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2021-05-09 22:12:29 +0200 commented question Geodesics/tangent vector evaluation interpolation error

Since you are dealing with a single chart, why don't you use the method solve() instead of solve_accross_charts() and re

2021-05-09 18:07:40 +0200 commented question Geodesics/tangent vector evaluation interpolation error

The code is still incomplete; m is not defined and the metric is not initialized.

2021-05-09 12:16:01 +0200 commented question Geodesics/tangent vector evaluation interpolation error

Can you share the whole code that you are using, so that one can reproduce your issue? In particular, what are M and ini

2021-05-05 17:24:36 +0200 answered a question Gaussian Curvature of a 2D manifold.

For 2-dimensional Riemannian manifolds, the Gaussian curvature is obtained as half the Ricci scalar: K = M.metric().ric

2021-05-04 16:26:19 +0200 received badge  Nice Answer (source)
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2021-05-02 21:59:27 +0200 answered a question Integrating differential forms

Indeed, integration of differential forms is not implemented yet. Meanwhile, you can pass the symbolic expression repres

2021-05-01 15:24:09 +0200 edited answer Working with tetrads and the spin connection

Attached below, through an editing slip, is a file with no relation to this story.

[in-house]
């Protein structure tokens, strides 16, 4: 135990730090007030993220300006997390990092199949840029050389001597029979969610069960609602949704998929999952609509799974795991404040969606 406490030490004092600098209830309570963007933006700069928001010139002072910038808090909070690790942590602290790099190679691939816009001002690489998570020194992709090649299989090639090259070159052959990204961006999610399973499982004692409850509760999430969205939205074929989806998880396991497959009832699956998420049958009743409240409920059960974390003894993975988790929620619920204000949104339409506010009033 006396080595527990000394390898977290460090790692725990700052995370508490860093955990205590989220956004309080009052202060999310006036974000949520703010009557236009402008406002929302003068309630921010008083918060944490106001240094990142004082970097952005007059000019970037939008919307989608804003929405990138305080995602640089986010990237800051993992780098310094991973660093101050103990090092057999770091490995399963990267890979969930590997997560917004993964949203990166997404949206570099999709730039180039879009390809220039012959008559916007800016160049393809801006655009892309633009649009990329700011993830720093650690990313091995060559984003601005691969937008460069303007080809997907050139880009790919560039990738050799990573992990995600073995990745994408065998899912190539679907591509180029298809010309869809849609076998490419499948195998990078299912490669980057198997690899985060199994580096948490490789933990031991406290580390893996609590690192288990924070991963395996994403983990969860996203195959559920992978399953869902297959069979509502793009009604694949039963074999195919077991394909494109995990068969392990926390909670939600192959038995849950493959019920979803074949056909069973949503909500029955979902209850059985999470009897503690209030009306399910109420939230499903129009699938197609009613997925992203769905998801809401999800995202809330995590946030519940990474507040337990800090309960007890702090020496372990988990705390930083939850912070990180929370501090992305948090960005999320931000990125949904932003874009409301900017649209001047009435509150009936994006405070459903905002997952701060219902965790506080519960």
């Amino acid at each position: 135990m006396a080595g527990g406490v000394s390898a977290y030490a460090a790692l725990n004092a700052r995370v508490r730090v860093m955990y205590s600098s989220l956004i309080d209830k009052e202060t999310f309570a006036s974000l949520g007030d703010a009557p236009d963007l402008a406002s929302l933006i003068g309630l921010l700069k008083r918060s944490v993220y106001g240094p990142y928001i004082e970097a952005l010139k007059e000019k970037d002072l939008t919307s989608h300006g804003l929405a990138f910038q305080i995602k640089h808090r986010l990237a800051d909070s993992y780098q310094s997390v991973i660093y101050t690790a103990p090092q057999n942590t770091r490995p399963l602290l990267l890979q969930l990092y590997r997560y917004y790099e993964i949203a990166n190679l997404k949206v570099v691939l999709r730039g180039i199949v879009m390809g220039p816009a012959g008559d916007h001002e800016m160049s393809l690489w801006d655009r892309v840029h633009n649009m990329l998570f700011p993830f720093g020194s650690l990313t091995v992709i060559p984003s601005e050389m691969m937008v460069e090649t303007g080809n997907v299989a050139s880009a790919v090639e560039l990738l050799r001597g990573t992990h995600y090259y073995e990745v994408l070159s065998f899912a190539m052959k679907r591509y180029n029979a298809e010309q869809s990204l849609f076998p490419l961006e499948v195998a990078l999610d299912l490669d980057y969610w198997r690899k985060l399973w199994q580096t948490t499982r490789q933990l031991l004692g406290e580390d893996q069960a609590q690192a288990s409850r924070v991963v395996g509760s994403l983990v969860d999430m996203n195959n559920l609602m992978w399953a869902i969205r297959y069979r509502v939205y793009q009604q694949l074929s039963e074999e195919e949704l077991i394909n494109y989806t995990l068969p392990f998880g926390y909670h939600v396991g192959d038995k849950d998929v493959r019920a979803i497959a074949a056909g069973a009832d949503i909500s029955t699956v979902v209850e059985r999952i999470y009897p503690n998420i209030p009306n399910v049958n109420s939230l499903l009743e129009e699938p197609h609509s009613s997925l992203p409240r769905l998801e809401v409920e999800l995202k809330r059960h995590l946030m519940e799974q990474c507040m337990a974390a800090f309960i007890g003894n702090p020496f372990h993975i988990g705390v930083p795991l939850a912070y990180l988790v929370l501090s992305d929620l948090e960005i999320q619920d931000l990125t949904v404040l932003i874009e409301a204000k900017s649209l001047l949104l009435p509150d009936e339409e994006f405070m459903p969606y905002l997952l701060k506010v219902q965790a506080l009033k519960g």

Spin connections are not implemented yet. However, note that generic tetrads are implemented and that the connection coe

2021-05-01 15:14:02 +0200 answered a question Working with tetrads and the spin connection

Spin connections are not implemented yet. However, note that generic tetrads are implemented and that the connection coe

2021-04-29 00:12:46 +0200 edited answer Differential forms on non-standard spherical coordinates

Simply use the method chart to define your own version of spherical coordinates and then relate them to Sage's default s

2021-04-29 00:11:31 +0200 edited answer Differential forms on non-standard spherical coordinates

Simply use the method chart to define your own version of spherical coordinates and then relate them to Sage's default s

2021-04-28 23:03:48 +0200 commented answer Differential forms on non-standard spherical coordinates

It looks correct to me: in the coordinate basis dr/\dtheta/\dphi there should not be any scaling factor like 1/(r*cos(th

2021-04-28 22:57:20 +0200 edited answer Differential forms on non-standard spherical coordinates

Simply use the method chart to define your own version of spherical coordinates and then relate them to Sage's default s

2021-04-28 22:55:32 +0200 edited answer Differential forms on non-standard spherical coordinates

Simply use the method chart to define your own version of spherical coordinates and then relate them to Sage's default s

2021-04-28 18:23:29 +0200 commented answer Differential forms on non-standard spherical coordinates

It looks correct to me: in the coordinate basis dr/\dtheta/\dphi there should not be any scaling factor like 1/(r*cos(th

2021-04-28 15:35:19 +0200 received badge  Nice Answer (source)
2021-04-28 11:46:44 +0200 answered a question Background for plot should include axes and labels

This answers only the question about the font size: use the option axes_labels_size in plot() to set the relative size b